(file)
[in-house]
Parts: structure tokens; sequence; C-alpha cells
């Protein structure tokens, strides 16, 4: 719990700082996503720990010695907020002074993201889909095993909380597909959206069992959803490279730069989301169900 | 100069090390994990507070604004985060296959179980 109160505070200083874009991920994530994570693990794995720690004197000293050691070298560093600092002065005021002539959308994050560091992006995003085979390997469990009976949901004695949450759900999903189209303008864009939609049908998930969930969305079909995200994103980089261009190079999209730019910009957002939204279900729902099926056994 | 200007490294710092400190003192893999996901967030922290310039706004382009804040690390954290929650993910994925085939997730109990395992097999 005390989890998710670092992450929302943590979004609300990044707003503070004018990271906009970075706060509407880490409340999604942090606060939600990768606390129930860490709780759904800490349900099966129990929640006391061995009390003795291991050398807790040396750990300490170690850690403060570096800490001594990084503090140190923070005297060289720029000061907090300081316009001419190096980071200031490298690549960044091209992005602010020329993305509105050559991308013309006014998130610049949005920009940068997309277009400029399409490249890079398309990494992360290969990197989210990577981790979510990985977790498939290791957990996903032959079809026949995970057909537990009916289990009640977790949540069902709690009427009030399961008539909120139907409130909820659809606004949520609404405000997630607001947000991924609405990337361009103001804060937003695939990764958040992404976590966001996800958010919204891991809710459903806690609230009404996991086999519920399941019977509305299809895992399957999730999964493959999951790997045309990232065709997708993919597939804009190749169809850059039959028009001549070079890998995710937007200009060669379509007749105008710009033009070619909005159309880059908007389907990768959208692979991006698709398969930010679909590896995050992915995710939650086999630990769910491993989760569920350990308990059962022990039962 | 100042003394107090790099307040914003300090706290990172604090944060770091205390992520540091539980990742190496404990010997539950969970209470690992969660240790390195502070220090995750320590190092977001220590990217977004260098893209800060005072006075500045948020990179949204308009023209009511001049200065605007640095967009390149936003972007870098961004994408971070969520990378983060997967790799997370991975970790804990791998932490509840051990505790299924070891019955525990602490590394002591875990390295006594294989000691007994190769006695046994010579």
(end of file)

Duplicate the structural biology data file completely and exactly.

[in-house]
Parts: structure tokens; sequence; C-alpha cells
């Protein structure tokens, strides 16, 4: 719990700082996503720990010695907020002074993201889909095993909380597909959206069992959803490279730069989301169900 | 100069090390994990507070604004985060296959179980 109160505070200083874009991920994530994570693990794995720690004197000293050691070298560093600092002065005021002539959308994050560091992006995003085979390997469990009976949901004695949450759900999903189209303008864009939609049908998930969930969305079909995200994103980089261009190079999209730019910009957002939204279900729902099926056994 | 200007490294710092400190003192893999996901967030922290310039706004382009804040690390954290929650993910994925085939997730109990395992097999 005390989890998710670092992450929302943590979004609300990044707003503070004018990271906009970075706060509407880490409340999604942090606060939600990768606390129930860490709780759904800490349900099966129990929640006391061995009390003795291991050398807790040396750990300490170690850690403060570096800490001594990084503090140190923070005297060289720029000061907090300081316009001419190096980071200031490298690549960044091209992005602010020329993305509105050559991308013309006014998130610049949005920009940068997309277009400029399409490249890079398309990494992360290969990197989210990577981790979510990985977790498939290791957990996903032959079809026949995970057909537990009916289990009640977790949540069902709690009427009030399961008539909120139907409130909820659809606004949520609404405000997630607001947000991924609405990337361009103001804060937003695939990764958040992404976590966001996800958010919204891991809710459903806690609230009404996991086999519920399941019977509305299809895992399957999730999964493959999951790997045309990232065709997708993919597939804009190749169809850059039959028009001549070079890998995710937007200009060669379509007749105008710009033009070619909005159309880059908007389907990768959208692979991006698709398969930010679909590896995050992915995710939650086999630990769910491993989760569920350990308990059962022990039962 | 100042003394107090790099307040914003300090706290990172604090944060770091205390992520540091539980990742190496404990010997539950969970209470690992969660240790390195502070220090995750320590190092977001220590990217977004260098893209800060005072006075500045948020990179949204308009023209009511001049200065605007640095967009390149936003972007870098961004994408971070969520990378983060997967790799997370991975970790804990791998932490509840051990505790299924070891019955525990602490590394002591875990390295006594294989000691007994190769006695046994010579």